In partnership with CFK staff, Steve co-developed the Best Schools Initiative (BSI), which focuses on improving student attendance and academic success (e.g., test scores, matriculation to high school, etc.) in informal schools through data-driven and cost-effective best practices.

Based on interviews with parents, teachers, and community leaders, the BSI team identified the most significant barriers to quality education in informal schools and developed interventions ranging from teacher training to free school lunches to address each one. CFK is currently partnering with more than 20 schools to implement and evaluate the impact of the various interventions. Our willingness to continually learn and improve is part of what Steve thinks makes us unique.

“Every organization is ‘doing research’ by collecting and reporting impact data,” Steve said. “But CFK’s Best Schools Initiative is actively trying to learn and experiment with what works best for long-term change.”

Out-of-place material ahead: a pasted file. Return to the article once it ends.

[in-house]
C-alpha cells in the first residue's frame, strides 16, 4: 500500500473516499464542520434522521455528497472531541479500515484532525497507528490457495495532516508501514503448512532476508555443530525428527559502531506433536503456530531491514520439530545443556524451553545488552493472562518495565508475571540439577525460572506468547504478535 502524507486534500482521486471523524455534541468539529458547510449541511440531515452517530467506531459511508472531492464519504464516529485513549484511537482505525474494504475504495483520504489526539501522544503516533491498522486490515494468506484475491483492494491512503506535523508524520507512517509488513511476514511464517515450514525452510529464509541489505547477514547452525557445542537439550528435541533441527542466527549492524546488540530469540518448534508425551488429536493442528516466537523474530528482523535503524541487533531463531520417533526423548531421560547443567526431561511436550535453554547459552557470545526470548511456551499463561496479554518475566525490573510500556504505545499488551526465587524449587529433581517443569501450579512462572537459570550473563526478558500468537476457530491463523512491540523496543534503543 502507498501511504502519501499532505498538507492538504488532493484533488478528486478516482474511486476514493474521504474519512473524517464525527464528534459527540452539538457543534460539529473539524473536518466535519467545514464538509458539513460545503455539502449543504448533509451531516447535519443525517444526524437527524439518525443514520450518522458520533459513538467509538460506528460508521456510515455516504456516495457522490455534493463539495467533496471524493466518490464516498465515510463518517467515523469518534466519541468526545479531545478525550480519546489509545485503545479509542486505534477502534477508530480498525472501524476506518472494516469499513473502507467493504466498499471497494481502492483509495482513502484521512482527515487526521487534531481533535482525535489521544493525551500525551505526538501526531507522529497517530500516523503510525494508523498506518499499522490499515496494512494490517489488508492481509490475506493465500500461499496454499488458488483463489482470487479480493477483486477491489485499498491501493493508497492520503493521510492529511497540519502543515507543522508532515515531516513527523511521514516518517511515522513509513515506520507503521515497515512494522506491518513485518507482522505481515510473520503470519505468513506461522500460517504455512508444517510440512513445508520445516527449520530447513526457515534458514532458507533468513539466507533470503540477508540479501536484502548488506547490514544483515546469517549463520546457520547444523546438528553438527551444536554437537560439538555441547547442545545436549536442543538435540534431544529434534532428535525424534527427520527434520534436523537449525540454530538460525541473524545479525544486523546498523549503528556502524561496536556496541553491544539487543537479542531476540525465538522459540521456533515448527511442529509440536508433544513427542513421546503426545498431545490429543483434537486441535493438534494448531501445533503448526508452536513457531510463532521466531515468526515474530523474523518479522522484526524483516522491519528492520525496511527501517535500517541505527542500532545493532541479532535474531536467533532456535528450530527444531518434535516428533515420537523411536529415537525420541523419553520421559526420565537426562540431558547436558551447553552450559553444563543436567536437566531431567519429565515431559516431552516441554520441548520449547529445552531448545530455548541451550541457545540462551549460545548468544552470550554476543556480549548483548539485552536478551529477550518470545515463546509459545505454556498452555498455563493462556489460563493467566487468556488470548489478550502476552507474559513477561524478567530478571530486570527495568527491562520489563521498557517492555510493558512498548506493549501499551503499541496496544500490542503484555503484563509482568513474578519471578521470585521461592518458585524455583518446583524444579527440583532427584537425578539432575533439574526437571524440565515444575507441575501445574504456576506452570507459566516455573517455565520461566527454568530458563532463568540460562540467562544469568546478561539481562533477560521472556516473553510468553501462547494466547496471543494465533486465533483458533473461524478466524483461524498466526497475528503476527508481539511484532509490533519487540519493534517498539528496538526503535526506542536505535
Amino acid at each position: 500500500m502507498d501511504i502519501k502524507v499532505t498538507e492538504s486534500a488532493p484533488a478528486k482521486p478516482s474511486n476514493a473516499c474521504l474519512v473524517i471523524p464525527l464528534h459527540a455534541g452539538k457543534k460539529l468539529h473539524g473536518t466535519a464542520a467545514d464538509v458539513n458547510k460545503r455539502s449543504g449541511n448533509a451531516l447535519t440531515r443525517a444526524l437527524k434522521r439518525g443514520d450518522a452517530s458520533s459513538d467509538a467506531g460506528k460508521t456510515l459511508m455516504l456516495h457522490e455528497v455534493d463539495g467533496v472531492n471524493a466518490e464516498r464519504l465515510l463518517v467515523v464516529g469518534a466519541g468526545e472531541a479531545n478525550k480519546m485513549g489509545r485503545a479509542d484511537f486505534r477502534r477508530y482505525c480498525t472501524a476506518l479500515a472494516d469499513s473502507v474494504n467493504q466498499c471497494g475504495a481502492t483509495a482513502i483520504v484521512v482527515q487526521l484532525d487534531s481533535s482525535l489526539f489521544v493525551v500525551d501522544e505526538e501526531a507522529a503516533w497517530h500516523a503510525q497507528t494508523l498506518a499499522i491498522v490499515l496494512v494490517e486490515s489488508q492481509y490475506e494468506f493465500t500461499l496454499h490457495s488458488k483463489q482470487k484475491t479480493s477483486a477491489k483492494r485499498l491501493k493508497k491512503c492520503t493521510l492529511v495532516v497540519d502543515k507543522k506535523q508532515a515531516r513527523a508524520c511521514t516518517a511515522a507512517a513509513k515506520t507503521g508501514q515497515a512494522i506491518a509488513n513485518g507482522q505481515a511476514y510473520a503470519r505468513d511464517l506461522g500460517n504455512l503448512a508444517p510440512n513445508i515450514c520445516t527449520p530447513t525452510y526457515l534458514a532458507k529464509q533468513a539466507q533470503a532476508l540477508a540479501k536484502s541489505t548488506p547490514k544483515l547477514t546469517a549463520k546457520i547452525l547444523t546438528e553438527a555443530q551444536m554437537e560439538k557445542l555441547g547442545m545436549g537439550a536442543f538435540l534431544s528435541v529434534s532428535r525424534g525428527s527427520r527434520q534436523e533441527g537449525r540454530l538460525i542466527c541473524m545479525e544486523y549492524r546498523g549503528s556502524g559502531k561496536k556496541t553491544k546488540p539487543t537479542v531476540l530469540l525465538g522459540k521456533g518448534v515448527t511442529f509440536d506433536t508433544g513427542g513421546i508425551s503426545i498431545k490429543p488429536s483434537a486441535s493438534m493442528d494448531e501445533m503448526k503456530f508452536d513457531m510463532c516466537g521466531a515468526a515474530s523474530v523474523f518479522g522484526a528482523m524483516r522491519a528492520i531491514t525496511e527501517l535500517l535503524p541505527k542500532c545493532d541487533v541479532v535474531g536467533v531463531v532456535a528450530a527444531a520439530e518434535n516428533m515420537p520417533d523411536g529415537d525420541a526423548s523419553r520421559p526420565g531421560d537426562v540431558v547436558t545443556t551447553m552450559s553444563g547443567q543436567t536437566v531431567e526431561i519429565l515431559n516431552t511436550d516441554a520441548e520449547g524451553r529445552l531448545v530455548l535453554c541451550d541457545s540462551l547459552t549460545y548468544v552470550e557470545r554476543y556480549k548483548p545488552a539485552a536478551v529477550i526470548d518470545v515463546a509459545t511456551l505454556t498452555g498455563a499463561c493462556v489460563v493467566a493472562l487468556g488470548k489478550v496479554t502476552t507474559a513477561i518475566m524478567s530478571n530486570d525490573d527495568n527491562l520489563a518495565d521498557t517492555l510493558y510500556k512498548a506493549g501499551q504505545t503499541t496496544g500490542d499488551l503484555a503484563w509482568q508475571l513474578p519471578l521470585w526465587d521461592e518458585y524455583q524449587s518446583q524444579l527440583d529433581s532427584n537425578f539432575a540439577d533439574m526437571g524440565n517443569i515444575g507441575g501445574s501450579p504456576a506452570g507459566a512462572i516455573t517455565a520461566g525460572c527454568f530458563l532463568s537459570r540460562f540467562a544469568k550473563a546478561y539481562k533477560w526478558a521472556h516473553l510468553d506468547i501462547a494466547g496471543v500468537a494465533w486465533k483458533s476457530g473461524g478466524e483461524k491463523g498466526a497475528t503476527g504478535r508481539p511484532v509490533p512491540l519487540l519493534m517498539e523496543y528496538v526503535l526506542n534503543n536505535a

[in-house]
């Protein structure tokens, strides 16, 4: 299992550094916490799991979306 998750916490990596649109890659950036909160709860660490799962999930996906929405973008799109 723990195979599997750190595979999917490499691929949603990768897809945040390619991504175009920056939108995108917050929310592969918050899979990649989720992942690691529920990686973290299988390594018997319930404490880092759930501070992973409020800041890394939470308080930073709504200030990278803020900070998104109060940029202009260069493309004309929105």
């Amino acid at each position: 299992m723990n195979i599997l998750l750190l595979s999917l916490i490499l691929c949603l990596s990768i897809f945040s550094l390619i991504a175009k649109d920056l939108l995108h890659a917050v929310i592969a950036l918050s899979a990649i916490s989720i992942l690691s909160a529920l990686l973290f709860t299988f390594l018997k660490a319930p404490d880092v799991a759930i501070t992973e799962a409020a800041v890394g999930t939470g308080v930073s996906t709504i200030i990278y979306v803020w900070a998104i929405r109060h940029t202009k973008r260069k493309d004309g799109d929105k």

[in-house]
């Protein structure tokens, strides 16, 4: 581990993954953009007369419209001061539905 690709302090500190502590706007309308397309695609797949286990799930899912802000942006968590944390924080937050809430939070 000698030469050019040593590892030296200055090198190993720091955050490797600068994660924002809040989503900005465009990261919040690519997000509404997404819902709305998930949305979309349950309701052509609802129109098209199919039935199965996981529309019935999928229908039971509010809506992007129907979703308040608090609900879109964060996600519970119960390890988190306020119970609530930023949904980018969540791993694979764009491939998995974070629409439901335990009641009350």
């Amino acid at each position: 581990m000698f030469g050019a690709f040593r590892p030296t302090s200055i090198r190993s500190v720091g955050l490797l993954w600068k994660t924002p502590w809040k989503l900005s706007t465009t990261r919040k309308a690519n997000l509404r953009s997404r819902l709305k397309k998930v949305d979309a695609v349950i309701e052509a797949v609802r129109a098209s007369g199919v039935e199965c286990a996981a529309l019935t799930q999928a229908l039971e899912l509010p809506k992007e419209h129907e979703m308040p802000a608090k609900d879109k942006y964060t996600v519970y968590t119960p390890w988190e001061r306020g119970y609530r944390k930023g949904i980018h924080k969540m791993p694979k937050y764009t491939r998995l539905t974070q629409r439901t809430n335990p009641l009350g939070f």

Though Steve views CFK’s research ethos as one of our strengths, he also believes we can improve how we research and measure impact.

CFK Africa leads BSI data collection in Kibera
CFK Africa staff collecting data for the Best Schools Initiative (Photo Credit, CFK Africa).

“M&E has gotten to a place in development work that we have to prove that we accomplished what we set out to accomplish,” Steve said. “That often impacts how we think about our goals and measure impact.”

Though Steve planned to live the rest of his life in Kibera, health challenges forced him back to the U.S. in 2018. Despite the distance, he has remained connected to BSI, providing strategic advice and analysis support for our team on the ground. He recently joined our Global Advisory Council and has collaborated with our leadership team to develop “Theory of Change workshops,” which will help us become effective catalysts for change in the 20+ informal settlements we are expanding into across eight counties.